Moreover, understanding the risk level of individual suppliers is only useful up to a point. A company needs to be able to prioritise 3PA risks, and you can only assess that with a company-wide view of those risks, and the potential impact they could have on the business.
It’s a phrase that can strike fear into the hearts of everyone involved, but the reality of modern business is that ‘continuous risk assessment’ is necessary. Large companies are increasingly under scrutiny by internal audit committees, boards, and regulators. Existing assurance processes for managing risks are often outdated, insecure, and struggle to deal with the large numbers of third parties that need to be assessed. The fallout from a company not keeping a constant grip on its regulatory risks, as well as other risks, is just too great and could result in lost contracts, legal battles, loss of reputation, or even the loss of the right to trade in a heavily regulated sector.
Ultimately, companies need a more holistic and continuous view of the risks they are exposed to through third party relationships, managing them in a proactive way that reassesses risk at regular intervals.
Technology can play a key role in giving risk and compliance professionals the control and visibility they need across the organisation, moving risk compliance from a siloed and reactive activity, to a connected, proactive process that delivers a complete view of a company’s third party risks. A radar view can highlight underperforming suppliers, regulatory risks and drive business improvements, whilst lowering the costs of risk assurance, and storing confidential information securely.
There are four key areas where technology can help address the challenges of 3PA risks. The first is consistency. It is difficult to ensure all suppliers are assessed with the latest question set appropriate to their level of risk, and overstretched assurance departments also make more mistakes. Using technology automation does not just manage the process of gathering data in a consistent way, but also provides consistent scoring of the responses from each supplier. In the case of onboarding new suppliers this can give assessors an instant guide to their risk level, speeding up approvals.
The next is scaling up. Assessing thousands of suppliers the old way over the phone, via email, or even paper forms, is expensive and difficult. It can mean pressure on teams and possibly to many third parties going unassessed, because they simply fall through the cracks. Using technology allows teams to focus on the high-value task of managing assessments and risk, rather than the expensive task of collecting data.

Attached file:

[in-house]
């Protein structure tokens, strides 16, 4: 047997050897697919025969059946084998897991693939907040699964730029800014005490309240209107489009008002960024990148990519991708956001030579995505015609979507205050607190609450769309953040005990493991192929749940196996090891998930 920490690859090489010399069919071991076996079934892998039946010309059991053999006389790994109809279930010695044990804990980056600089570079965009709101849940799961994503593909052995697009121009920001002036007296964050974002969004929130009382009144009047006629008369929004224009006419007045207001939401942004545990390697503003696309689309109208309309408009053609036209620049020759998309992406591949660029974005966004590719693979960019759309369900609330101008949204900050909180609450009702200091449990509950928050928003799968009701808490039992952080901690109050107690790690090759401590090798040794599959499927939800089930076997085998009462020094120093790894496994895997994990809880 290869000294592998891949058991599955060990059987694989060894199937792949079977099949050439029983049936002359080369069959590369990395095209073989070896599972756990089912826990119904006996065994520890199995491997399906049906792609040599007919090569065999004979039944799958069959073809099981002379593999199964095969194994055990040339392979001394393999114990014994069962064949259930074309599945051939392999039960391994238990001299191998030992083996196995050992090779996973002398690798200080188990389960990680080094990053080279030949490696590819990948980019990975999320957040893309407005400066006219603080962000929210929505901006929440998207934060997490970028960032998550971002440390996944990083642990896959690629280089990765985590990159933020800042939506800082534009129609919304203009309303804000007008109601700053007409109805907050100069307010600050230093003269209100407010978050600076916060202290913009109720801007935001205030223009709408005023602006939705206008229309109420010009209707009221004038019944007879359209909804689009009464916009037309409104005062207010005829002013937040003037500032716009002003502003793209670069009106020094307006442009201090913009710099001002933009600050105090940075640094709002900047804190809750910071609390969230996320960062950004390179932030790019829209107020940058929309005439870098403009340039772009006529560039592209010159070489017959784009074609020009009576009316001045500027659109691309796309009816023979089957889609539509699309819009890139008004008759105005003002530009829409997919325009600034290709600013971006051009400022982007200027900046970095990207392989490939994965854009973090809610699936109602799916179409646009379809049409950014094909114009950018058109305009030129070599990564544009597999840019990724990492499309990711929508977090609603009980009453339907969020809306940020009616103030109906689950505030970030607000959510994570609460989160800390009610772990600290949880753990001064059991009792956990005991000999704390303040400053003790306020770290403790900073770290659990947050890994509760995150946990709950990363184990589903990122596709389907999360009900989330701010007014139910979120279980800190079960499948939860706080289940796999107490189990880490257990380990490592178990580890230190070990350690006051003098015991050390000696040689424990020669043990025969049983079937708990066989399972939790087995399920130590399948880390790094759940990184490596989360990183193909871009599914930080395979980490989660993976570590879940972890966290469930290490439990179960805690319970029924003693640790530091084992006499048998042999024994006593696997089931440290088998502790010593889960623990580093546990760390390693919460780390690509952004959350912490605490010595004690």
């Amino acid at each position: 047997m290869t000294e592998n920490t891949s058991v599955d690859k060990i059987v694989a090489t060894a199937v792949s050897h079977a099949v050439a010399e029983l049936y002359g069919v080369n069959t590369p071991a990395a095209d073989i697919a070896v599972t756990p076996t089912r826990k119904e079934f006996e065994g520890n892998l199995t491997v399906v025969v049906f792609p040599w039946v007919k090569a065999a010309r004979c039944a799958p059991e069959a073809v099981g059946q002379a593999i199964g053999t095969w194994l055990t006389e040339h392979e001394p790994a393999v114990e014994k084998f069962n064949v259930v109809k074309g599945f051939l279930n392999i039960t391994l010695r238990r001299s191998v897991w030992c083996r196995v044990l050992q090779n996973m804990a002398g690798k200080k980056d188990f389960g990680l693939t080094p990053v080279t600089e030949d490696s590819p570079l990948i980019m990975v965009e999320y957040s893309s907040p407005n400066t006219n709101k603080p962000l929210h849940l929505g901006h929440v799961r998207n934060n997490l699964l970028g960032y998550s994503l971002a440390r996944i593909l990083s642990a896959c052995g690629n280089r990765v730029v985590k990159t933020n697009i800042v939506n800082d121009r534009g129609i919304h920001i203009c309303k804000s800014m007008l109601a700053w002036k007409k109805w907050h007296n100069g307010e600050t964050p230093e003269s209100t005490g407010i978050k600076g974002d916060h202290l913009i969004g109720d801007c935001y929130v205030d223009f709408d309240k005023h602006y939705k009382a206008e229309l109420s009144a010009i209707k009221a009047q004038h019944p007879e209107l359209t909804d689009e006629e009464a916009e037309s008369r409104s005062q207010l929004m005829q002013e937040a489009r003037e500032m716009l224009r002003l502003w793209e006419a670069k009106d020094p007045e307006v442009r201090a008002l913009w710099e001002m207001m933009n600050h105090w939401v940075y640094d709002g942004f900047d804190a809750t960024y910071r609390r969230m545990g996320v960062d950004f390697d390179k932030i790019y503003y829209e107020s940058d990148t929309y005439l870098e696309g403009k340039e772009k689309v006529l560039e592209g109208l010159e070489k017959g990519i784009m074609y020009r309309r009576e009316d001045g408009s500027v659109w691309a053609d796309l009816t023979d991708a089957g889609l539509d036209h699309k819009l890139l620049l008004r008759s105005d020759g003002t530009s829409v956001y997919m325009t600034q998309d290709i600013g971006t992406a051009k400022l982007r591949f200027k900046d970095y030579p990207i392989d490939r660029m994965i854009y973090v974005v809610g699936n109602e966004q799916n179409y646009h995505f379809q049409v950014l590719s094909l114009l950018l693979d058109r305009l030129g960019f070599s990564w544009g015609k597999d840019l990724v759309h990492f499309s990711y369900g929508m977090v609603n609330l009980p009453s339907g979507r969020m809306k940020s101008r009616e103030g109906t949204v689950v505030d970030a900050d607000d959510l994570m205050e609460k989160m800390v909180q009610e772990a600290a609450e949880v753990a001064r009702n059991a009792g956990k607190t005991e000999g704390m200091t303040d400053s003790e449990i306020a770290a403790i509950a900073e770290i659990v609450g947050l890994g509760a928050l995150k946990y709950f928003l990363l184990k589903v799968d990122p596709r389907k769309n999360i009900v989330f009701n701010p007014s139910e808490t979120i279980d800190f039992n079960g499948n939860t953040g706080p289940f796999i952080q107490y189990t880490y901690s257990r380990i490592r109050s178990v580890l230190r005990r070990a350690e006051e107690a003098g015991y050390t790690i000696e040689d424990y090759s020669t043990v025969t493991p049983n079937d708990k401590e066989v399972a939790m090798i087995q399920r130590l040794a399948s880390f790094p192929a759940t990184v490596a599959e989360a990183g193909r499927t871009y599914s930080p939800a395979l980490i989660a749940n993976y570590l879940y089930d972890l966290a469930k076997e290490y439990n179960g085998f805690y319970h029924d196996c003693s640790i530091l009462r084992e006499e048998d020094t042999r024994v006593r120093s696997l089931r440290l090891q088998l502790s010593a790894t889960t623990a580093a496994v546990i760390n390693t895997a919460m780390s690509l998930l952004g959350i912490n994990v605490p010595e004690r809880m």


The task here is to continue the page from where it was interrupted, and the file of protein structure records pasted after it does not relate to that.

Thirdly, is improved security. Risk assessments can contain highly sensitive information and attachments, and paper or email-based systems are both insecure and hard to audit, allowing information to be easily changed and shared outside of the intended recipient. A good technology platform will be secure and encrypted, giving only approved users access to data and assessments, as well as ensuring any interaction with data is controlled and auditable. This is particularly important, given the rise in the importance of good data security under GDPR, where failings can lead to significant fines.
Finally, the last key area is reporting. Accessing data on suppliers is difficult when everything is contained in scanned documents, PDFs, and has several versions passed around or kept in separate files and folders. This is the typical picture of compliance and third-party data across organisations.
By using a technology platform to manage compliance and risk assessment, the data is brought together in a consistent and secure format that can then be viewed giving an instant picture of a business’s compliance status, allowing for effective supply chain assurance, KPI reporting and metrics in a few mouse clicks, that represents the real world and can be used to make informed risk management decisions.
Technology needs to be at the centre of managing third party risk. The first step as risk and compliance professionals is acknowledging the risks our own departments and outdated processes pose to our businesses, as we struggle to cope with greater regulation and more complicated structures.
Accepting this reality, and placing technology at the heart of third party risk assurance means you can focus on the bigger picture by using that risk radar to manage risk across your business, rather than fighting to stay on top of understanding those risks in the first place.